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Publication numberUS20070271250 A1
Publication typeApplication
Application numberUS 11/255,090
Publication dateNov 22, 2007
Filing dateOct 19, 2005
Priority dateOct 19, 2005
Publication number11255090, 255090, US 2007/0271250 A1, US 2007/271250 A1, US 20070271250 A1, US 20070271250A1, US 2007271250 A1, US 2007271250A1, US-A1-20070271250, US-A1-2007271250, US2007/0271250A1, US2007/271250A1, US20070271250 A1, US20070271250A1, US2007271250 A1, US2007271250A1
InventorsDonald Monro
Original AssigneeMonro Donald M
Export CitationBiBTeX, EndNote, RefMan
External Links: USPTO, USPTO Assignment, Espacenet
Basis selection for coding and decoding of data
US 20070271250 A1
Abstract
Embodiments related to coding data using an optimal codebook and/or dictionary, and selection of the entries for the optimal dictionary are disclosed.
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Claims(40)
1. A method of base selection, comprising:
identifying a candidate dictionary entry;
determining a substantially optimal candidate entry; and
saving the substantially optimal entry in a final dictionary.
2. The method of claim 1, further comprising removing the substantially optimal candidate entry from the candidate dictionary.
3. The method of claim 1, further comprising providing and initial final dictionary.
4. The method of claim 1, wherein the determining comprises finding a relatively maximum inner product of the candidate dictionary entry and a signal to be coded.
5. The method of claim 4, further comprising ending the process when a determined threshold has been reached.
6. The method of claim 4, wherein the threshold is a predetermined number of entries in the final dictionary.
7. The method of claims 5, wherein the threshold is a predetermined value for the relatively maximum inner product.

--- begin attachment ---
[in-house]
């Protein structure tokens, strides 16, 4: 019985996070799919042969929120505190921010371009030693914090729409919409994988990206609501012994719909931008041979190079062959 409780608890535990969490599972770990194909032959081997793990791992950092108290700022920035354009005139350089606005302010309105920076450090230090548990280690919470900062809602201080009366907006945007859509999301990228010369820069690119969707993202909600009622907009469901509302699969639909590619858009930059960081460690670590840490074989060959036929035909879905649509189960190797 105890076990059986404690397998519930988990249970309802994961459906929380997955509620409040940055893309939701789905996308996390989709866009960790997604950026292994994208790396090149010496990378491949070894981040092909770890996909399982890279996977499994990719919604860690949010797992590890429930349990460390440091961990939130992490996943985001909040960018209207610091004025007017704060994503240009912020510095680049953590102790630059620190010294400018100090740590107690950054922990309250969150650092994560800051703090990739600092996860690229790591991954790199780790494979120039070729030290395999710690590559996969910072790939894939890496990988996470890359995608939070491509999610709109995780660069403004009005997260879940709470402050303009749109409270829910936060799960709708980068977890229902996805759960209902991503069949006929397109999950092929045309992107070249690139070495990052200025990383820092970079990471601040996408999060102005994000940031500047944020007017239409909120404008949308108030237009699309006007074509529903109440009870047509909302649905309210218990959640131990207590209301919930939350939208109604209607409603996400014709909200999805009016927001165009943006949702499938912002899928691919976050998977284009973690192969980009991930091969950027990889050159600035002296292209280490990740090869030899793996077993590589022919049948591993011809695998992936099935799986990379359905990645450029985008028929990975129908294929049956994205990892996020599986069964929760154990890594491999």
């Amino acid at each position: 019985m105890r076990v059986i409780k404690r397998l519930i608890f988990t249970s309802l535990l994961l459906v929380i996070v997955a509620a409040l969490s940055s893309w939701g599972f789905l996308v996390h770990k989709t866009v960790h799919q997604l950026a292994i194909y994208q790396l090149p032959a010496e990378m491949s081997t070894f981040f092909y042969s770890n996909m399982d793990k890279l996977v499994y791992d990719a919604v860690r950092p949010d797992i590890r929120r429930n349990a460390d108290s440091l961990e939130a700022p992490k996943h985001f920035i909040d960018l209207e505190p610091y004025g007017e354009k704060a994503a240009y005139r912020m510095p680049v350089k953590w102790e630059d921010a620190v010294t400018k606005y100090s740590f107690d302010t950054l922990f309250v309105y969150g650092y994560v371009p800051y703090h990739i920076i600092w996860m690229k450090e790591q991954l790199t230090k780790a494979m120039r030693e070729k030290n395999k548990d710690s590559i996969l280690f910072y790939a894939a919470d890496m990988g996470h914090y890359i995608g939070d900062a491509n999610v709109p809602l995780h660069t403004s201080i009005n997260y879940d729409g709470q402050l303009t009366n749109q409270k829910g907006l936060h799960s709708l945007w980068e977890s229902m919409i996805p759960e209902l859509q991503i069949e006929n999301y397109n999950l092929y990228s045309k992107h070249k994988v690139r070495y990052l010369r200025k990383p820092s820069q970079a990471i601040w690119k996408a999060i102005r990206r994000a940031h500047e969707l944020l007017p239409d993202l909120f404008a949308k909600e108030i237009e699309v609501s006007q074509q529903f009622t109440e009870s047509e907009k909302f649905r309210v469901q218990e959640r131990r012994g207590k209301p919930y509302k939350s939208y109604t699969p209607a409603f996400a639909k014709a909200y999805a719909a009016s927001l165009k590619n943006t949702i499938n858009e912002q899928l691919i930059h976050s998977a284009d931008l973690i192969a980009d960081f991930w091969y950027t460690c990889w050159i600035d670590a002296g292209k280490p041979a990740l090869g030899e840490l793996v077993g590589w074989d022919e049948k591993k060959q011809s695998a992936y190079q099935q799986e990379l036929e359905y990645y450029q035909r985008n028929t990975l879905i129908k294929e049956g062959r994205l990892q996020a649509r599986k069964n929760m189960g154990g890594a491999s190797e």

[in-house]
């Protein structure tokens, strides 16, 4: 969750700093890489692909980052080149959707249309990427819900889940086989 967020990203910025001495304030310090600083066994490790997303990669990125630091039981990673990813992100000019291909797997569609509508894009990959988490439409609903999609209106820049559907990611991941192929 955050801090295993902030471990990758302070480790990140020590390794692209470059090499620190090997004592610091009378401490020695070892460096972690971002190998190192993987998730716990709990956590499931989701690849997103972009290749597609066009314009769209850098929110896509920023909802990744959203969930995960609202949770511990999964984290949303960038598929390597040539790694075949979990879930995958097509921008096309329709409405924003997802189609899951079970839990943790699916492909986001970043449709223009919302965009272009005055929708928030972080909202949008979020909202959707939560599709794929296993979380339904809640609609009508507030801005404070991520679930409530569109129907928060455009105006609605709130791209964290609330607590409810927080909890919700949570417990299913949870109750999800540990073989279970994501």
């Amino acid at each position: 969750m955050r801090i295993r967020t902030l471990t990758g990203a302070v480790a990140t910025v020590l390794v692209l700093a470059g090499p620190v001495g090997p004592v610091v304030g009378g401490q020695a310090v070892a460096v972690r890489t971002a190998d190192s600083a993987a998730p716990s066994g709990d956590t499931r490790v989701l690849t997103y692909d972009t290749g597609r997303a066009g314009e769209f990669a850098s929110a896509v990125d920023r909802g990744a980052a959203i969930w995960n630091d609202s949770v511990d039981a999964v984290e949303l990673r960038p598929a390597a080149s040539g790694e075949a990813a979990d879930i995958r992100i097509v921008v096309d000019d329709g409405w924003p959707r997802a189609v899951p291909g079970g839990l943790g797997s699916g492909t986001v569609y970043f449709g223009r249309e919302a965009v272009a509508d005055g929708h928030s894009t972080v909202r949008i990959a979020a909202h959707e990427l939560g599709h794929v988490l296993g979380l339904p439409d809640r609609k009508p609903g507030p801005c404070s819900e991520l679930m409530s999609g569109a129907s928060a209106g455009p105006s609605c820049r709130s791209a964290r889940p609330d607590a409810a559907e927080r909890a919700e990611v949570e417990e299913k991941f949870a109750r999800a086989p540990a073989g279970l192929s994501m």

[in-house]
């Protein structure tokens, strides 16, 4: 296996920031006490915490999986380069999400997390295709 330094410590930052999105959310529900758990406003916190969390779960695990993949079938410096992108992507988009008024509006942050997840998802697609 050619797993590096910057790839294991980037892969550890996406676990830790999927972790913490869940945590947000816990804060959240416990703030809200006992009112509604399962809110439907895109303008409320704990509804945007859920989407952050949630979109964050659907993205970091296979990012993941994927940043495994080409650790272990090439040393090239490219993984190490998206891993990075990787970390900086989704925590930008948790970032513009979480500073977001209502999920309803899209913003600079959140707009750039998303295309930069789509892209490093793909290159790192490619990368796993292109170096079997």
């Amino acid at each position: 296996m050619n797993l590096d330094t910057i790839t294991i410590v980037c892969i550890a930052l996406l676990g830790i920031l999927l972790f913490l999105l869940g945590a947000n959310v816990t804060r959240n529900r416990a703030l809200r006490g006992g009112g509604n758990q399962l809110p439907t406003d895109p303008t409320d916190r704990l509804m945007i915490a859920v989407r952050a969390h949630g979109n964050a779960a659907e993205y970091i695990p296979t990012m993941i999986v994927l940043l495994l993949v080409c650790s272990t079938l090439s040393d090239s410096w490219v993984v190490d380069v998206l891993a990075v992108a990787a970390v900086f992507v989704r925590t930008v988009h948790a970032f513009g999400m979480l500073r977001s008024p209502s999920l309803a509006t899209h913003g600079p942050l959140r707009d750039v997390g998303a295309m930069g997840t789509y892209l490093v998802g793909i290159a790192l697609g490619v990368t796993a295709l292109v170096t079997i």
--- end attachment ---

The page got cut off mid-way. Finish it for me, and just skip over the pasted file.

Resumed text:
8. The method of claim 1, further comprising coding data based at least in part upon the final dictionary.
9. The method of claim 8, wherein coding data comprises performing matching pursuits.
10. The method of claim 8, further comprising discrete wavelet transforming the data.
11. The method of claim 8, wherein the data comprises a still image.
12. The method of claim 8, wherein the data comprises video.
13. The method of claim 8, wherein the data comprises an audio signal.
14. The method of claim 8, wherein the data comprises multidimensional data.
15. A method of bases selection, comprising:
identifying a candidate dictionary entry;
determining a substantially best candidate entry;
saving the substantially best candidate entry in a final dictionary;
removing the substantially best candidate entry from the candidate dictionary; and
utilizing the final dictionary for matching pursuits coding.
16. The method of claim 15, wherein the determining comprises finding a relatively maximum inner product of the candidate dictionary entry and a signal to be coded.
17. The method of claim 15, further comprising providing and initial final dictionary.
18. The method of claim 15, further comprising ending the process when a determined threshold has been reached.
19. The method of claim 18, wherein the threshold is a predetermined number of entries in the final dictionary.
20. The method of claims 19, wherein the threshold is a predetermined value for the relatively maximum inner product.
21. The method of claim 15, further comprising coding data based at least in part upon the final dictionary.
22. The method of claim 21, wherein coding data comprises performing matching pursuits.